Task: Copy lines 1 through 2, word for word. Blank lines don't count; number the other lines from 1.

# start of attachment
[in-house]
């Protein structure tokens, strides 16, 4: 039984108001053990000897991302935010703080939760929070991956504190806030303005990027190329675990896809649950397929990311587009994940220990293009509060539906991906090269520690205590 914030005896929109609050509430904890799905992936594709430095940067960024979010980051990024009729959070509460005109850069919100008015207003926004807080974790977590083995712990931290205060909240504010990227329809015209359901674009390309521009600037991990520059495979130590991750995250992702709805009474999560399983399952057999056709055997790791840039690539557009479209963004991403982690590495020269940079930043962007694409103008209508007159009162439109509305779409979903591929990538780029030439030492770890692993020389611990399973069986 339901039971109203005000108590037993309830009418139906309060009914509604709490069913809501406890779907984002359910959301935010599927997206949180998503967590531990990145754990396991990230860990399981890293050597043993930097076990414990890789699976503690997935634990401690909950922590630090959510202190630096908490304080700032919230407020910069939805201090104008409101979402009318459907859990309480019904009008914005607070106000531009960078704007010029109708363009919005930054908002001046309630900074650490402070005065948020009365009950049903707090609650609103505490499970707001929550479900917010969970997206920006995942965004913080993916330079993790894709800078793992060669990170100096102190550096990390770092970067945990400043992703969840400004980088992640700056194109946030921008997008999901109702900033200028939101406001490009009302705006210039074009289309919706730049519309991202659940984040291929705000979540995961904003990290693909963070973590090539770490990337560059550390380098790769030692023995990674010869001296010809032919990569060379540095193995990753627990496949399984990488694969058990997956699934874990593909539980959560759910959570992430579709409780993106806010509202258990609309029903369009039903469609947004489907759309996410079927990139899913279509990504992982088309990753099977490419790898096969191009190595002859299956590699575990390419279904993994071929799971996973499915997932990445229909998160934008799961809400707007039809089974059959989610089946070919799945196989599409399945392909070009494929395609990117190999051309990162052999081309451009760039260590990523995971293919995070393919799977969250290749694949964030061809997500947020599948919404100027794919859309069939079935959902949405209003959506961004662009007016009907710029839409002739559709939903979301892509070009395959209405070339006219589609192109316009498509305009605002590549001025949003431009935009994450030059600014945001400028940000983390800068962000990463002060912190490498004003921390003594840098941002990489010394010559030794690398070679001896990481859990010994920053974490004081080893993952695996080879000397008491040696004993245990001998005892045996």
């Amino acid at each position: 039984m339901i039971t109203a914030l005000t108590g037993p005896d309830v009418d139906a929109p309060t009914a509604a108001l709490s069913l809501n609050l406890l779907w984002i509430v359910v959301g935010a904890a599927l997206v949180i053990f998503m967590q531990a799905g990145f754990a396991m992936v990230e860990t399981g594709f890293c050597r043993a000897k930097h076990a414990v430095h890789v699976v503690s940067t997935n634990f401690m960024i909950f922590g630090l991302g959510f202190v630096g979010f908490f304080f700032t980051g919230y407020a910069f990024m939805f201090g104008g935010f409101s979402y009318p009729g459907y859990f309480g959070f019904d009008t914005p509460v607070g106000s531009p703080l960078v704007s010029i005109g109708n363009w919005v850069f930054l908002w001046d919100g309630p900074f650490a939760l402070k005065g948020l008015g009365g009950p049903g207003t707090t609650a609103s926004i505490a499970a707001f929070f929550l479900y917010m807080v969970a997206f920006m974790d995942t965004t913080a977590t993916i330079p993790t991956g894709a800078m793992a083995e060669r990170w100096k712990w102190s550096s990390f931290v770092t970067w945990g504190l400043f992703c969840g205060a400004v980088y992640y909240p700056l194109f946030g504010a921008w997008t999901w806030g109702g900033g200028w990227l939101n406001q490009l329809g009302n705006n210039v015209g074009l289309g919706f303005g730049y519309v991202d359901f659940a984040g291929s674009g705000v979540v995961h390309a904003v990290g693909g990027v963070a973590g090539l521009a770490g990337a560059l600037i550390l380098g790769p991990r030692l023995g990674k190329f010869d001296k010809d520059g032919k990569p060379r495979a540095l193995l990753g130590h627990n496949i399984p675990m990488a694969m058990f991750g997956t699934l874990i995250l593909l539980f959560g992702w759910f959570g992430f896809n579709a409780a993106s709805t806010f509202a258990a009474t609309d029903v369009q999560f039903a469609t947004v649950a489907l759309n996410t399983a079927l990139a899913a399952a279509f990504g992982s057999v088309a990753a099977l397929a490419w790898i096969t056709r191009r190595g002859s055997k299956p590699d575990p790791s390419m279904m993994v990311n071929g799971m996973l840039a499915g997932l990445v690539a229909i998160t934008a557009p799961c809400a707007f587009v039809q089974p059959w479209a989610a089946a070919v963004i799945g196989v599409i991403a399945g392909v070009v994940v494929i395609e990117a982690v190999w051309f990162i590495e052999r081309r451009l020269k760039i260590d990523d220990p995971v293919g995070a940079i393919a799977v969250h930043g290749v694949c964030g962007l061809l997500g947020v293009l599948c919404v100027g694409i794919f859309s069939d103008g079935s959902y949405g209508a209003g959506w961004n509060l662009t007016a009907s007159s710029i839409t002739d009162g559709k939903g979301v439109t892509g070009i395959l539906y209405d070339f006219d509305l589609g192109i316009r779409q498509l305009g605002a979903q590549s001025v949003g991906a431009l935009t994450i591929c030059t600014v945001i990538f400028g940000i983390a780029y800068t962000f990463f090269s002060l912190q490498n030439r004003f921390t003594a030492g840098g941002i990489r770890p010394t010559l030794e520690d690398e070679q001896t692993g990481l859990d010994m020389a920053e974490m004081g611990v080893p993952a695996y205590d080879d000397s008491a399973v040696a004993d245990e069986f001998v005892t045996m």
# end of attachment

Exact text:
[in-house]
């Protein structure tokens, strides 16, 4: 039984108001053990000897991302935010703080939760929070991956504190806030303005990027190329675990896809649950397929990311587009994940220990293009509060539906991906090269520690205590 914030005896929109609050509430904890799905992936594709430095940067960024979010980051990024009729959070509460005109850069919100008015207003926004807080974790977590083995712990931290205060909240504010990227329809015209359901674009390309521009600037991990520059495979130590991750995250992702709805009474999560399983399952057999056709055997790791840039690539557009479209963004991403982690590495020269940079930043962007694409103008209508007159009162439109509305779409979903591929990538780029030439030492770890692993020389611990399973069986 339901039971109203005000108590037993309830009418139906309060009914509604709490069913809501406890779907984002359910959301935010599927997206949180998503967590531990990145754990396991990230860990399981890293050597043993930097076990414990890789699976503690997935634990401690909950922590630090959510202190630096908490304080700032919230407020910069939805201090104008409101979402009318459907859990309480019904009008914005607070106000531009960078704007010029109708363009919005930054908002001046309630900074650490402070005065948020009365009950049903707090609650609103505490499970707001929550479900917010969970997206920006995942965004913080993916330079993790894709800078793992060669990170100096102190550096990390770092970067945990400043992703969840400004980088992640700056194109946030921008997008999901109702900033200028939101406001490009009302705006210039074009289309919706730049519309991202659940984040291929705000979540995961904003990290693909963070973590090539770490990337560059550390380098790769030692023995990674010869001296010809032919990569060379540095193995990753627990496949399984990488694969058990997956699934874990593909539980959560759910959570992430579709409780993106806010509202258990609309029903369009039903469609947004489907759309996410079927990139899913279509990504992982088309990753099977490419790898096969191009190595002859299956590699575990390419279904993994071929799971996973499915997932990445229909998160934008799961809400707007039809089974059959989610089946070919799945196989599409399945392909070009494929395609990117190999051309990162052999081309451009760039260590990523995971293919995070393919799977969250290749694949964030061809997500947020599948919404100027794919859309069939079935959902949405209003959506961004662009007016009907710029839409002739559709939903979301892509070009395959209405070339006219589609192109316009498509305009605002590549001025949003431009935009994450030059600014945001400028940000983390800068962000990463002060912190490498004003921390003594840098941002990489010394010559030794690398070679001896990481859990010994920053974490004081080893993952695996080879000397008491040696004993245990001998005892045996």